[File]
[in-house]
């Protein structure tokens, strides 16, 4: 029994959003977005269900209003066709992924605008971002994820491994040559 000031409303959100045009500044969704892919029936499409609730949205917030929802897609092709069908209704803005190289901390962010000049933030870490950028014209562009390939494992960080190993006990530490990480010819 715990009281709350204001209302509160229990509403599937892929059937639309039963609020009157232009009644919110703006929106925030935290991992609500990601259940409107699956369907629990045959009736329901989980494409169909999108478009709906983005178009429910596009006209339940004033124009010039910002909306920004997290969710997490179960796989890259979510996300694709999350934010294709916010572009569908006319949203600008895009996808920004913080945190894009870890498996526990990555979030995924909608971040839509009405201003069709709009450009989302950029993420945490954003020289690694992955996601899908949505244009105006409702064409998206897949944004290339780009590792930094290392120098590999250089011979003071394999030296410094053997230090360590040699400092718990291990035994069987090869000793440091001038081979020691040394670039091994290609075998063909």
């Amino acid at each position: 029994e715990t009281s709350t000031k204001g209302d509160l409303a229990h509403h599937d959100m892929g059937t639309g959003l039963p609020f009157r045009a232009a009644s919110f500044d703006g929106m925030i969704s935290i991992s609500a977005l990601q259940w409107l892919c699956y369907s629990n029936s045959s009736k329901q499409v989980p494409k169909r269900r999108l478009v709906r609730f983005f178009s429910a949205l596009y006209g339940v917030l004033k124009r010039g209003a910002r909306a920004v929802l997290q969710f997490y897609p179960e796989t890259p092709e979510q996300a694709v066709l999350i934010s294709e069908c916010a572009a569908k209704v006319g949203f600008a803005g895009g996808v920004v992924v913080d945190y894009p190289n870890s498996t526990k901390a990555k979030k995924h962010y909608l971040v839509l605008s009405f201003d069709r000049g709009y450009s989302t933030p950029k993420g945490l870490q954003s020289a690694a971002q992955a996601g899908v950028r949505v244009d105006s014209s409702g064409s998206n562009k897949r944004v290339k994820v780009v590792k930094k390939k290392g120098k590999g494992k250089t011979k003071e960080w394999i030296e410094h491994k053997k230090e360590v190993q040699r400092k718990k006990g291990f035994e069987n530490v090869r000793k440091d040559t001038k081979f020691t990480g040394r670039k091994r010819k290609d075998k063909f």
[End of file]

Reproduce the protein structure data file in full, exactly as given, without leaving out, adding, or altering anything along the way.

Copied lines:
[in-house]
């Protein structure tokens, strides 16, 4: 029994959003977005269900209003066709992924605008971002994820491994040559 000031409303959100045009500044969704892919029936499409609730949205917030929802897609092709069908209704803005190289901390962010000049933030870490950028014209562009390939494992960080190993006990530490990480010819 715990009281709350204001209302509160229990509403599937892929059937639309039963609020009157232009009644919110703006929106925030935290991992609500990601259940409107699956369907629990045959009736329901989980494409169909999108478009709906983005178009429910596009006209339940004033124009010039910002909306920004997290969710997490179960796989890259979510996300694709999350934010294709916010572009569908006319949203600008895009996808920004913080945190894009870890498996526990990555979030995924909608971040839509009405201003069709709009450009989302950029993420945490954003020289690694992955996601899908949505244009105006409702064409998206897949944004290339780009590792930094290392120098590999250089011979003071394999030296410094053997230090360590040699400092718990291990035994069987090869000793440091001038081979020691040394670039091994290609075998063909």
């Amino acid at each position: 029994e715990t009281s709350t000031k204001g209302d509160l409303a229990h509403h599937d959100m892929g059937t639309g959003l039963p609020f009157r045009a232009a009644s919110f500044d703006g929106m925030i969704s935290i991992s609500a977005l990601q259940w409107l892919c699956y369907s629990n029936s045959s009736k329901q499409v989980p494409k169909r269900r999108l478009v709906r609730f983005f178009s429910a949205l596009y006209g339940v917030l004033k124009r010039g209003a910002r909306a920004v929802l997290q969710f997490y897609p179960e796989t890259p092709e979510q996300a694709v066709l999350i934010s294709e069908c916010a572009a569908k209704v006319g949203f600008a803005g895009g996808v920004v992924v913080d945190y894009p190289n870890s498996t526990k901390a990555k979030k995924h962010y909608l971040v839509l605008s009405f201003d069709r000049g709009y450009s989302t933030p950029k993420g945490l870490q954003s020289a690694a971002q992955a996601g899908v950028r949505v244009d105006s014209s409702g064409s998206n562009k897949r944004v290339k994820v780009v590792k930094k390939k290392g120098k590999g494992k250089t011979k003071e960080w394999i030296e410094h491994k053997k230090e360590v190993q040699r400092k718990k006990g291990f035994e069987n530490v090869r000793k440091d040559t001038k081979f020691t990480g040394r670039k091994r010819k290609d075998k063909f």